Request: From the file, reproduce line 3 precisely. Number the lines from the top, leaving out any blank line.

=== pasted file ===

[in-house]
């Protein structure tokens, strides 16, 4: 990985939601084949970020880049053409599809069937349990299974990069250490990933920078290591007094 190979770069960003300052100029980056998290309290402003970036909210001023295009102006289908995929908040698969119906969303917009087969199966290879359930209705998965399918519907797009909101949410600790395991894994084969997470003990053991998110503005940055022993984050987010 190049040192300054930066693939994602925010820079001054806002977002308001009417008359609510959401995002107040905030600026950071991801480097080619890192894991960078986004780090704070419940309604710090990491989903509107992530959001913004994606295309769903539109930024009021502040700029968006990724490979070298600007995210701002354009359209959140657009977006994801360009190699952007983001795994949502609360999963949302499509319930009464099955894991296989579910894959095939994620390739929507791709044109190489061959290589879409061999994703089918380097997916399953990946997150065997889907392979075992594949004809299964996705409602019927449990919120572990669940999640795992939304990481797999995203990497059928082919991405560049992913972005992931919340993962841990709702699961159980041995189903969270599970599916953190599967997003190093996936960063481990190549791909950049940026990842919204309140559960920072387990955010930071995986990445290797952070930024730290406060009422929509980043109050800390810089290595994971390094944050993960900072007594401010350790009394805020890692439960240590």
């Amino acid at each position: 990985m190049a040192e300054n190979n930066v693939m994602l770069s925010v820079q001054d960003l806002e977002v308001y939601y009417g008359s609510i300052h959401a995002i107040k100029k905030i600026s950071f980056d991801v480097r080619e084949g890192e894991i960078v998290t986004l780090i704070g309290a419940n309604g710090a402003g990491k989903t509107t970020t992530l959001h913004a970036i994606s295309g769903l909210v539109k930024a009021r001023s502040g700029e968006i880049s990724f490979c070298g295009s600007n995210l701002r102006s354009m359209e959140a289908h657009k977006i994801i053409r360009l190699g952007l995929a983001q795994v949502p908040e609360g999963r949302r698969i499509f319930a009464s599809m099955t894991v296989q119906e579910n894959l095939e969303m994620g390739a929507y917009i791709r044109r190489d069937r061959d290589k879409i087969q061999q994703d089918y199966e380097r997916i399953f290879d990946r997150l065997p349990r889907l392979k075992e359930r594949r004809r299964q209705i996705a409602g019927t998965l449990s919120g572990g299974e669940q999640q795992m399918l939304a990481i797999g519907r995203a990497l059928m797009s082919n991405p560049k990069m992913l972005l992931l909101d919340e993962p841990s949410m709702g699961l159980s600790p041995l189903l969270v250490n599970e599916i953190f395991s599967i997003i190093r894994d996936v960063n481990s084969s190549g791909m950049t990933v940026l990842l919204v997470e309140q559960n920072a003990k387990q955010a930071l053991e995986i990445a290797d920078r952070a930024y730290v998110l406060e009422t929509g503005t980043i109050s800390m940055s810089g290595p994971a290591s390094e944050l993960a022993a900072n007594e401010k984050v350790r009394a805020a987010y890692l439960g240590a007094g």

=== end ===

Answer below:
């Amino acid at each position: 990985m190049a040192e300054n190979n930066v693939m994602l770069s925010v820079q001054d960003l806002e977002v308001y939601y009417g008359s609510i300052h959401a995002i107040k100029k905030i600026s950071f980056d991801v480097r080619e084949g890192e894991i960078v998290t986004l780090i704070g309290a419940n309604g710090a402003g990491k989903t509107t970020t992530l959001h913004a970036i994606s295309g769903l909210v539109k930024a009021r001023s502040g700029e968006i880049s990724f490979c070298g295009s600007n995210l701002r102006s354009m359209e959140a289908h657009k977006i994801i053409r360009l190699g952007l995929a983001q795994v949502p908040e609360g999963r949302r698969i499509f319930a009464s599809m099955t894991v296989q119906e579910n894959l095939e969303m994620g390739a929507y917009i791709r044109r190489d069937r061959d290589k879409i087969q061999q994703d089918y199966e380097r997916i399953f290879d990946r997150l065997p349990r889907l392979k075992e359930r594949r004809r299964q209705i996705a409602g019927t998965l449990s919120g572990g299974e669940q999640q795992m399918l939304a990481i797999g519907r995203a990497l059928m797009s082919n991405p560049k990069m992913l972005l992931l909101d919340e993962p841990s949410m709702g699961l159980s600790p041995l189903l969270v250490n599970e599916i953190f395991s599967i997003i190093r894994d996936v960063n481990s084969s190549g791909m950049t990933v940026l990842l919204v997470e309140q559960n920072a003990k387990q955010a930071l053991e995986i990445a290797d920078r952070a930024y730290v998110l406060e009422t929509g503005t980043i109050s800390m940055s810089g290595p994971a290591s390094e944050l993960a022993a900072n007594e401010k984050v350790r009394a805020a987010y890692l439960g240590a007094g």